Realm of Wolves are a new name to your correspondent. Hailing from Hungary, Oblivion is their first full-length album release and follows on from an EP, entitled Shores of Nothingness. This was released in 2016.
Musically, the three members of the band cover a lot of territory on Oblivion. Taking a basic black metal template, they add a plethora of influence to this including post rock, melodic death metal and ambient music. Folk influence is also detected yet remains unobtrusive in the overall feel created. However, there is a cohesiveness to the overall sound often missing in the work of artists of this ilk. Thus, pastiche or unwitting parody is avoided.
Songs are clear cut and precisely executed. The band uses the device of instrumental interludes to break up the sometimes slightly overwrought feel of the major pieces. The semi-eponymous title track, Into the Woods of Oblivion, works best in the reviewer’s opinion; here the band make music at it’s most faithful to the tropes of traditional black metal. However, this is not art concerned with the effect of undiluted power or senseless sonic onslaught. At times the artist seems almost too ready to hold back from the abyss of devastation, too eager to insert bucolic melody at the expense of icily precise aural overkill.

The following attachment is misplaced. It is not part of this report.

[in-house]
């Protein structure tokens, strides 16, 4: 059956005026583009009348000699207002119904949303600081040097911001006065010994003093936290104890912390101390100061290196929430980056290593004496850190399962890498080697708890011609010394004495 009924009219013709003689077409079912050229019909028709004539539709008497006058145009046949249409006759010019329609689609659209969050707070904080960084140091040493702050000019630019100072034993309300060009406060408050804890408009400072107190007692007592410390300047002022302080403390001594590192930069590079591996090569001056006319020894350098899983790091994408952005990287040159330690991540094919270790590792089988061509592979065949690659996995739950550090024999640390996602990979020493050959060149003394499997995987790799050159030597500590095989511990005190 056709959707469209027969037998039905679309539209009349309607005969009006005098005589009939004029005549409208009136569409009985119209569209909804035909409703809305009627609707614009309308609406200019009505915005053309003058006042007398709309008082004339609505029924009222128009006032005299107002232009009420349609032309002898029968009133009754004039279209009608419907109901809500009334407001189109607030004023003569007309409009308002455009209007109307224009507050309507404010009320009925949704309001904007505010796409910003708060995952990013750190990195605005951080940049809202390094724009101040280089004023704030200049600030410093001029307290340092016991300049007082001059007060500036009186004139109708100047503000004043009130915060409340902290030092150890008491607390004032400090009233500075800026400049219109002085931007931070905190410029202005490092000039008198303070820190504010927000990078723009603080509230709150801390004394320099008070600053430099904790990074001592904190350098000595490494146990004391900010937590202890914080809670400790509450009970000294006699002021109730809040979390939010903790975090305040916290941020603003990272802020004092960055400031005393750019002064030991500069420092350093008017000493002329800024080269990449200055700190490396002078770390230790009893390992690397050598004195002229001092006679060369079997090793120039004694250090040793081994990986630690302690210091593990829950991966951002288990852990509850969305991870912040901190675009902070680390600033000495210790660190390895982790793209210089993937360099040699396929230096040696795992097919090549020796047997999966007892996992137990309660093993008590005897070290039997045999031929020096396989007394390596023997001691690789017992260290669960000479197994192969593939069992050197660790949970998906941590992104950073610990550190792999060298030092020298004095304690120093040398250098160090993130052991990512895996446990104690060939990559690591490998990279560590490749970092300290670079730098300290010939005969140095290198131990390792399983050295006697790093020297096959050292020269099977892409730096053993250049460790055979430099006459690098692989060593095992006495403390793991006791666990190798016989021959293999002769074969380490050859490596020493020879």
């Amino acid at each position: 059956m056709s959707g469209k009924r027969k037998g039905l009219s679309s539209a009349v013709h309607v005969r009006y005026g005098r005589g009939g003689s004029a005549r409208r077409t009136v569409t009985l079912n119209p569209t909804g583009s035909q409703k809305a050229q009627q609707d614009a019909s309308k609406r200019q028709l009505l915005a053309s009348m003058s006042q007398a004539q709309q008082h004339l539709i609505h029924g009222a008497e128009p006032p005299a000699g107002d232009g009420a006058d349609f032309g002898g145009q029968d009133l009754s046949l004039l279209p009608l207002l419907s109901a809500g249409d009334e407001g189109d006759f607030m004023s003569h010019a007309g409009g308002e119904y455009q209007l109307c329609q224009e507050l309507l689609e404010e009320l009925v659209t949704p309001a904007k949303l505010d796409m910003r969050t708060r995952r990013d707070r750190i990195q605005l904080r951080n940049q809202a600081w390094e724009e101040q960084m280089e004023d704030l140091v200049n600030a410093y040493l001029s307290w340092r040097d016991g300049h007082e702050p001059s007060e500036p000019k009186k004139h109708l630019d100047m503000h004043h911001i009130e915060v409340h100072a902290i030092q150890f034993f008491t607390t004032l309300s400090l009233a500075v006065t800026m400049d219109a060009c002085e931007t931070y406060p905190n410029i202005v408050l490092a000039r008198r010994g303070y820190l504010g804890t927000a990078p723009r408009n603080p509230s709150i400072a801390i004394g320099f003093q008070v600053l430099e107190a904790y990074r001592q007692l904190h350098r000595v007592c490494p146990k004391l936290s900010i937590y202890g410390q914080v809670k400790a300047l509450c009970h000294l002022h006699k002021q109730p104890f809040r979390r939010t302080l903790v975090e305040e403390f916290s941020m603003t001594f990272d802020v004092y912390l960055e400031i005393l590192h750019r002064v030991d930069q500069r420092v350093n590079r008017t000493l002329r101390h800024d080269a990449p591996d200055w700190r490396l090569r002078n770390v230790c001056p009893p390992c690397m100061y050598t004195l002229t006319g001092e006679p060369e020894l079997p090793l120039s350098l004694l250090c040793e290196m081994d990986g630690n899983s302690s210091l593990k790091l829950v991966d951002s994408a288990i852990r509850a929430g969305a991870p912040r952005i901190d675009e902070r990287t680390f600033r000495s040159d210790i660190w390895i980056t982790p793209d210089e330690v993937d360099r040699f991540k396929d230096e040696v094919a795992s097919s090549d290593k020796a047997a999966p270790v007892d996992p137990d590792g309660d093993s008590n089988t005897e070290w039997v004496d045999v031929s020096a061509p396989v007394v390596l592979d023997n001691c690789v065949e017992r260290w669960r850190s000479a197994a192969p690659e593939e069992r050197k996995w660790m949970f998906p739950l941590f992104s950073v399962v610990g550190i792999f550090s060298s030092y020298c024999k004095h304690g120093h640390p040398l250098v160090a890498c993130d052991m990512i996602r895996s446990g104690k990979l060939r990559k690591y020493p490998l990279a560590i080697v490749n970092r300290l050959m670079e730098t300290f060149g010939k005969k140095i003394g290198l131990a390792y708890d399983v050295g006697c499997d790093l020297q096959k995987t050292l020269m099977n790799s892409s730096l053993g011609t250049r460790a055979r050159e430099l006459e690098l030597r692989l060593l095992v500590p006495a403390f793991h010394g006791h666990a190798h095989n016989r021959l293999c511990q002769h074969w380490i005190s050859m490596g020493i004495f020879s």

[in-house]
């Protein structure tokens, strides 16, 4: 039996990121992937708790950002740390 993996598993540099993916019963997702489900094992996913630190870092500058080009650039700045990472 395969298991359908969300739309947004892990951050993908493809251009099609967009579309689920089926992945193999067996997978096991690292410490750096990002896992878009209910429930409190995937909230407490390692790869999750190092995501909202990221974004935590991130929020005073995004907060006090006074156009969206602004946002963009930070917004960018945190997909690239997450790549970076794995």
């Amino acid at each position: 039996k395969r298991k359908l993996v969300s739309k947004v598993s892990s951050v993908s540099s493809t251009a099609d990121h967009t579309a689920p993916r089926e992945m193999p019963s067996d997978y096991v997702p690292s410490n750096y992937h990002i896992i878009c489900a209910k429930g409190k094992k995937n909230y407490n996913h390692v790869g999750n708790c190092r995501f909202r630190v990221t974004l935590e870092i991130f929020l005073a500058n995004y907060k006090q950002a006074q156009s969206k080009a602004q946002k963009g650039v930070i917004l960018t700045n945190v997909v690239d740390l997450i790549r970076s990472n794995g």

This, of course, is merely the personal taste of the reviewer intruding upon the art of the progenitors. Whatever the feeling of the listener, it is inarguable that the music presented works on every level. The sum of the parts is always greater than the individual worth of those parts. Ultimately this is a work thoroughly thought through by those responsible for it. Oblivion is an album steeped in blackened beauty, varied enough to appeal to accolytes of names as seemingly diverse as Opeth and Immortal. And as such the reviewer has no hesitation in recommending this album to readers of this magazine wholeheartedly.
Oblivion is out now.